Protecting your money ten years after Madoff

December 06, 2018


Ten years ago this month, Bernie Madoff’s Ponzi scheme unraveled in front of the world. Like a bad nightmare, the swindler made $65 billion evaporate from people’s lives. With the benefit of hindsight, we can identify some legitimate questions investors should have asked of Madoff that are just as relevant today. There will always be another con-artist. You cannot prevent someone determined to commit crimes—but you can hold them at arm’s length.

Many fraudsters start with legitimate intent, but circumstances alter their path. Perhaps they’ve made bad investments, borrowed too much, or built an unsustainable lifestyle. When reality sets in, something changes. This point may be the first day of your relationship with them—or it may be many years in. That’s why smart investors should perform due diligence repeatedly throughout the tenure of the relationship.

Every person is different and deserves an investment program that complements their goals. At a minimum, this requires knowing how long you can invest funds, how much volatility you can withstand, how much income you require, etc. A good relationship with an advisor requires knowing your destination.

A favorite question to ask is whether an advisor has a fiduciary mandate or a suitability standard. Different investment advisors have differing levels of care owed to a client. A fiduciary is legally obligated to do what is in the client’s best interest—and not just sell them a product. If an advisor is not a fiduciary, it’s important to know that up front so that you can determine how that will affect you.

Although the fiduciary question remains relevant, many people don’t realize that Bernie Madoff was a fiduciary. That is part of what made his deception that much more devious. As we noted above, some people are intent on doing bad things.

One key reason Madoff perpetrated his fraud as long as he did is that he was the “investment advisor” giving advice and the “broker” that produced client statements. This made it easy to alter brokerage statements to say what Madoff needed them to say to keep the scam going.

In comparison, our clients get statements and trade confirmations directly from Charles Schwab or TD Ameritrade—a third party custodian. Neither Schwab nor Ameritrade works for our firm. Rather, they work directly for the client. That gives clients a much better, independent, audit trail. Although Schwab or Ameritrade may like us, they are not going to risk prison for us by falsifying statements.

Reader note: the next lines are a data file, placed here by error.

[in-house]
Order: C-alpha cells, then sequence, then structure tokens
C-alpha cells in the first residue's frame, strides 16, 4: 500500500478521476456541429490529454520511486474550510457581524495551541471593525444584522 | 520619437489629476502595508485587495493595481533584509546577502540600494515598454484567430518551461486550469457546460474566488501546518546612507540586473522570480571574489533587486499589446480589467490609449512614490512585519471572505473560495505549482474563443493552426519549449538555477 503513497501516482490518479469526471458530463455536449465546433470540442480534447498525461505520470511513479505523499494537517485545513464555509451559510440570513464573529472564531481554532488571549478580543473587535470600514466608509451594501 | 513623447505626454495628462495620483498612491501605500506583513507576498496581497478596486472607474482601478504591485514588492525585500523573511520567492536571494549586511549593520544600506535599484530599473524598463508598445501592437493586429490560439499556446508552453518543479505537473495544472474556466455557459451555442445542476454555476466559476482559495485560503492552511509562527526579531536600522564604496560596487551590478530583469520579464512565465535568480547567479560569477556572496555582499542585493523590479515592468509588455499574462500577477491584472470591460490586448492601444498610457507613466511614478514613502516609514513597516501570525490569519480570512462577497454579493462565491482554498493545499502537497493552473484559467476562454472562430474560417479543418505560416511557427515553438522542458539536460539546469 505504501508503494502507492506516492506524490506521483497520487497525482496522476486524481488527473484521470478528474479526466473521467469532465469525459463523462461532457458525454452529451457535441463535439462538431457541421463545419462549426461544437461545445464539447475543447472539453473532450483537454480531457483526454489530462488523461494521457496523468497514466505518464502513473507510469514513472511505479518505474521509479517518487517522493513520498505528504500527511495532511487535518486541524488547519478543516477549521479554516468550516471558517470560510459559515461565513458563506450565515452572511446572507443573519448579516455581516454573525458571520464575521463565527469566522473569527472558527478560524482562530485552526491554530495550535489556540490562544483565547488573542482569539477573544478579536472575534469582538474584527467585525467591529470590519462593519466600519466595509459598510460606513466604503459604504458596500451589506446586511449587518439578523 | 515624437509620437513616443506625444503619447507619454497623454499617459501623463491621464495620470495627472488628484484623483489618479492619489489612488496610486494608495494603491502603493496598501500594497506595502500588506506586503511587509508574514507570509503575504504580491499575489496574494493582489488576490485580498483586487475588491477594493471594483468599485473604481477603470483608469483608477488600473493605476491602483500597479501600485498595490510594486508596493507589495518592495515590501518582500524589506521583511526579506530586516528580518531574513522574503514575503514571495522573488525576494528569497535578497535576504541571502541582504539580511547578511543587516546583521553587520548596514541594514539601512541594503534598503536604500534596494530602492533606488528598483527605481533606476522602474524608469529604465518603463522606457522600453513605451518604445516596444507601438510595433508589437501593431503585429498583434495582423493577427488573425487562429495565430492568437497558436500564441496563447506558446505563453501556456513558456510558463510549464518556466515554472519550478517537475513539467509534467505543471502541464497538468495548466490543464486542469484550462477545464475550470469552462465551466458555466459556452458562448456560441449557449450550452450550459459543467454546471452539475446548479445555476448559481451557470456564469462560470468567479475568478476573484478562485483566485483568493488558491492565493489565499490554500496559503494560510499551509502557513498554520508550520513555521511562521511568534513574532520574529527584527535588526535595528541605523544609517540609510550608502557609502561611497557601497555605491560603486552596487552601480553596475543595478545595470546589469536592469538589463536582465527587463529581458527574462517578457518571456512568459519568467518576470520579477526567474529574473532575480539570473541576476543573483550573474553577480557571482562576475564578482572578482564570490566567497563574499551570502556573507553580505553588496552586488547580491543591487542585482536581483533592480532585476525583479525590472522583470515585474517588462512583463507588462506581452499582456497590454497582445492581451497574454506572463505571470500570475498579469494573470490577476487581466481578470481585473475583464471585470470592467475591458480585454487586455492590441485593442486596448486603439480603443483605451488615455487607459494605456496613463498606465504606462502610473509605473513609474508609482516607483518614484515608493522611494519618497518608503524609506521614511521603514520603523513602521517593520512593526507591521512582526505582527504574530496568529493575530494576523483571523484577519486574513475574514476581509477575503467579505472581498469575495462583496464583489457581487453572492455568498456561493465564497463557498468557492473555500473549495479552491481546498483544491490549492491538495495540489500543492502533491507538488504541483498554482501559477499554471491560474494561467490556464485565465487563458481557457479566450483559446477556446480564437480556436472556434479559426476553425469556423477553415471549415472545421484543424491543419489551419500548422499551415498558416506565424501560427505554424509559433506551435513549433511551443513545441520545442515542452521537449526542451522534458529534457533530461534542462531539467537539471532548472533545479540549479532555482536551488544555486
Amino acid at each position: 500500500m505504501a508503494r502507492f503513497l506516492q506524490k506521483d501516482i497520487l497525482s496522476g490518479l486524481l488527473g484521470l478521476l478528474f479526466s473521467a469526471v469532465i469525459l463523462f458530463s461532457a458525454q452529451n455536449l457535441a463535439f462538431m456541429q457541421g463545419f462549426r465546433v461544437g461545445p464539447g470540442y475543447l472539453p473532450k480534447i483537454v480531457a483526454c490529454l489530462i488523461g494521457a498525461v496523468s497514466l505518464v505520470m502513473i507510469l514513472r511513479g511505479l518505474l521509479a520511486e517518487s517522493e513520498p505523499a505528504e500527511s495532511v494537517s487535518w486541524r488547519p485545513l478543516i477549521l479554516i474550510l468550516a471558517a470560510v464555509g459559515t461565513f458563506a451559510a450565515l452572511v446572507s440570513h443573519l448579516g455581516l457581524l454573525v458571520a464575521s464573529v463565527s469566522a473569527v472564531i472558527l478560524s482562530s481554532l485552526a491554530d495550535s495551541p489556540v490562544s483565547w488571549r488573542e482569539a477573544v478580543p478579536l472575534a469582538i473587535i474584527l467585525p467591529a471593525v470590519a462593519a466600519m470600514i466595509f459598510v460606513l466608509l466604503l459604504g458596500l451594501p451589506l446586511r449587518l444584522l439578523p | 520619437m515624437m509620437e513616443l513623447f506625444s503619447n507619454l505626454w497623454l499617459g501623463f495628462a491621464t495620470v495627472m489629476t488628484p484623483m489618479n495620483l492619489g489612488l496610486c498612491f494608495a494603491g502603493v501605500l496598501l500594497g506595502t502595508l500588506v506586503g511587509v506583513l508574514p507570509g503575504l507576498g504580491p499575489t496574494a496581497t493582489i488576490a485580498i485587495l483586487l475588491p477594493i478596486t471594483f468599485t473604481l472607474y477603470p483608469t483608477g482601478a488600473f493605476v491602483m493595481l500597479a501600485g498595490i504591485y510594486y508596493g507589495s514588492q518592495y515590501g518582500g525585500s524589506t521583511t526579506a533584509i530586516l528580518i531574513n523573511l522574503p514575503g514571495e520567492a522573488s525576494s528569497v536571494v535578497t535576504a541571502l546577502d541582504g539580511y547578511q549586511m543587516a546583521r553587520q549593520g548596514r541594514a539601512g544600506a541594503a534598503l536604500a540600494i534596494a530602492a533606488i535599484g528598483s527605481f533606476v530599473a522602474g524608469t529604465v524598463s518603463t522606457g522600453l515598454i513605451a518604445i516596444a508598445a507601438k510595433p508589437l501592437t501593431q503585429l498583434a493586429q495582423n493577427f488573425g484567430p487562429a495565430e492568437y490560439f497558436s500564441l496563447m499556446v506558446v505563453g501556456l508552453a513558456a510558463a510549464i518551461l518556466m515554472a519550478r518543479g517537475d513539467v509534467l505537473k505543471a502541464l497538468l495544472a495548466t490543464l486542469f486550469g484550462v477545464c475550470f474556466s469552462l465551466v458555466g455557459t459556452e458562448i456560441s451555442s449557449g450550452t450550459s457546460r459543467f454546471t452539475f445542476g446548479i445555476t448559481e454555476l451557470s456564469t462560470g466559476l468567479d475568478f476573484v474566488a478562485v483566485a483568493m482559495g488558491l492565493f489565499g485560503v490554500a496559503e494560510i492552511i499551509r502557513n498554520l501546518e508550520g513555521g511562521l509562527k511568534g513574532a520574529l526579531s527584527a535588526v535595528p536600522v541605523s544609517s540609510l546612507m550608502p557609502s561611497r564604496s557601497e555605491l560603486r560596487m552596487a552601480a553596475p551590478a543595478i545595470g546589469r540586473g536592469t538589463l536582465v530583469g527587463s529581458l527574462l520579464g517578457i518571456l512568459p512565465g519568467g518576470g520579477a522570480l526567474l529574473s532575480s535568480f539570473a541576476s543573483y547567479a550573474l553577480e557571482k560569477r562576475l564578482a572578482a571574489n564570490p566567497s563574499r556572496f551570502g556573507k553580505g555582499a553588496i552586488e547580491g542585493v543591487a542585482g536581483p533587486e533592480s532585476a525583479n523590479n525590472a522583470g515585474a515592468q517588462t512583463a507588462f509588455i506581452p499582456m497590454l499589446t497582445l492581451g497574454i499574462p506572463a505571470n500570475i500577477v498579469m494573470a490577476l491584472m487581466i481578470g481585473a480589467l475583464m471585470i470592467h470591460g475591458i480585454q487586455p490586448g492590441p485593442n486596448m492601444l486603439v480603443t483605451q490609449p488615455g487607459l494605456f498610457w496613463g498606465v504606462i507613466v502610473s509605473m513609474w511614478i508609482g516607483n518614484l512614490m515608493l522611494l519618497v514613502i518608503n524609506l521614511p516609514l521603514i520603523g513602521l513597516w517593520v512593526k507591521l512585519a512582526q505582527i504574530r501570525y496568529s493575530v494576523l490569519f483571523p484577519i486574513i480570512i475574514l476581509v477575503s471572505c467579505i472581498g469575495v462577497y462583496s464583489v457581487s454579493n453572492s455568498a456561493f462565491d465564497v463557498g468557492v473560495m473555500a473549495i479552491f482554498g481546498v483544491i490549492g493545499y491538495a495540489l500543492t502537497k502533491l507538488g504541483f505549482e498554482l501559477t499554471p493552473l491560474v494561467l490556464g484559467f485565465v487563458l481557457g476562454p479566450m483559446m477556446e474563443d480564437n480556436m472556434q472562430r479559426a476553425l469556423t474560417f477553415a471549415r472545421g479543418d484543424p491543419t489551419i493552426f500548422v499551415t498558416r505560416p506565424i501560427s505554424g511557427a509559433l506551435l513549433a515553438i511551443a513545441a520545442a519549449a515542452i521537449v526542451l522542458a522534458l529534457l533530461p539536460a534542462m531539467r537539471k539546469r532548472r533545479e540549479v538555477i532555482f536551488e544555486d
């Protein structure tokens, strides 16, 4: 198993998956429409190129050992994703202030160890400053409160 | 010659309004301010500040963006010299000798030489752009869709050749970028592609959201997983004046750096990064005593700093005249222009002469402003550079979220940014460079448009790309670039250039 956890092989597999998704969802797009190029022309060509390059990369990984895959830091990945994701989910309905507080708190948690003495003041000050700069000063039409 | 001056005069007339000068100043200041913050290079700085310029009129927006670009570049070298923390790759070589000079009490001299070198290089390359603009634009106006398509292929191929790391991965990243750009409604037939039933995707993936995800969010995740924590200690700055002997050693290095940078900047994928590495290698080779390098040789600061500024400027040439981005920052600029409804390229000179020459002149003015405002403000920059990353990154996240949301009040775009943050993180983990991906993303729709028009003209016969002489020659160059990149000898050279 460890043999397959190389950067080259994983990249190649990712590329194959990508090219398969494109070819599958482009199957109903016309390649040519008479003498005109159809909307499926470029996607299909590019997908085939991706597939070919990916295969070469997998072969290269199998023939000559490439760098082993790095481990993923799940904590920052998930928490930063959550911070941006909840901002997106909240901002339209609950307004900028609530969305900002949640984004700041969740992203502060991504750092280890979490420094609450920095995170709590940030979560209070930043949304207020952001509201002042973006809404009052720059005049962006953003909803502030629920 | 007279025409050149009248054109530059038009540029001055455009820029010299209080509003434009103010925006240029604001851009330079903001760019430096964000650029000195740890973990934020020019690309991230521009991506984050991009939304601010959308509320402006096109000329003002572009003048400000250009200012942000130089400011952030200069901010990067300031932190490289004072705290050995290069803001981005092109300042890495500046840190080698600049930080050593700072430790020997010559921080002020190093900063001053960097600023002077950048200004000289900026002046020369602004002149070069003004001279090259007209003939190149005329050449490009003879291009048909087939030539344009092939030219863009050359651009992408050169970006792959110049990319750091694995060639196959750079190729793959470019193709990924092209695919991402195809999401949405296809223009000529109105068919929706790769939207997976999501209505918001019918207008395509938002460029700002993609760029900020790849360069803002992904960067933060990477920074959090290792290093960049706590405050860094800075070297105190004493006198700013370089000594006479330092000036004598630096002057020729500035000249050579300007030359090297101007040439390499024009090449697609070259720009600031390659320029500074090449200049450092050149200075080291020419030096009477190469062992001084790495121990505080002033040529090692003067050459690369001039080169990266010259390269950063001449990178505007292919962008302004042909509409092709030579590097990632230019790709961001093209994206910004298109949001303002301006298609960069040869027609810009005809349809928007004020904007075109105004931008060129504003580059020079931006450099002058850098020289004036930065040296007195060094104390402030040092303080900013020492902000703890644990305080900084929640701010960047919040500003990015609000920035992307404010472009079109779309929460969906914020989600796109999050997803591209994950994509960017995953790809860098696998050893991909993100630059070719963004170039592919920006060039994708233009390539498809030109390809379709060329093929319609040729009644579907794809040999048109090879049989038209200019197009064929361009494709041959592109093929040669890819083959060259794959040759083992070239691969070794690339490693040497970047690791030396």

No one works for free, and generally many conflicts of interest can be identified by tracking the flow of money. Do you know whether your advisor works on commission or if they’re a fee-only advisor? If they’re paid on commission, know that different products pay different commission levels. There are incentives for an advisor to recommend one product over another, as commission rates can run from pennies to 10% or 15%. There is also a difference between being a fee-only advisor compared to a fee-based advisor. Although the terms sound similar, they are not. A fee-based advisor charges a percentage of assets plus a variety of commissions.

Request, in writing, the ways an advisor, or their firm, will derive compensation or benefit from managing your money. Some firms offer ski or golf trips for pushing certain products. If they will not spell it out in plain English, walk away.

Nothing is entirely risk-free. Whether you’re investing in U.S. Treasury bonds, CD’s or stocks, they all have elements of risk. If someone tells you an investment strategy is risk-free this should be a significant red flag that they are either deceiving you— or they don’t understand risk.

To keep the charade going, Madoff told investors they would earn returns of about 12% annually. He knew greed would override logic. Investors should have asked, “How will you do this?” and “Is this too good to be true?” No investment delivers returns of this nature with no volatility.

Do a background check. Whether through FINRA, the insurance commissioner, state securities board or the SEC, there are many ways an advisor can be checked out. Determine if there are patterns of being sued or sanctioned.

Lastly, know that not all relationships last. If you move on, are there termination fees which may hold you hostage?

This offers a starting point. As with all things, common-sense and regular monitoring are necessary to avoid scam artists and keep your investment plan on target.

Topics: Accounting & Finance

Dave Sather

Sather Financial Group

Dave Sather is a CERTIFIED FINANCIAL PLANNER and President of the Sather Financial Group, Inc. Sather Financial Group is a $400 million “fee-only” wealth management firm based in Victoria. Sather Financial is ranked as one of the top independent wealth management firms in the country according to Financial Advisor Magazine. Dave was raised in El Paso, received his B.A. in Business Management from Texas Lutheran University and received his M.B.A. from Texas A&M University. He has spent the past twenty years in the financial analysis, investment and banking industries. Dave is an adjunct professor in the business program at Texas Lutheran University. Additionally, Dave is a director of Business Bank of Texas as well as the Chairman of the Finance and Investments Committee for the Brownson Children’s Home and is a member of the Executive Advisory Council at Texas Lutheran University. He resides in Victoria, Texas.
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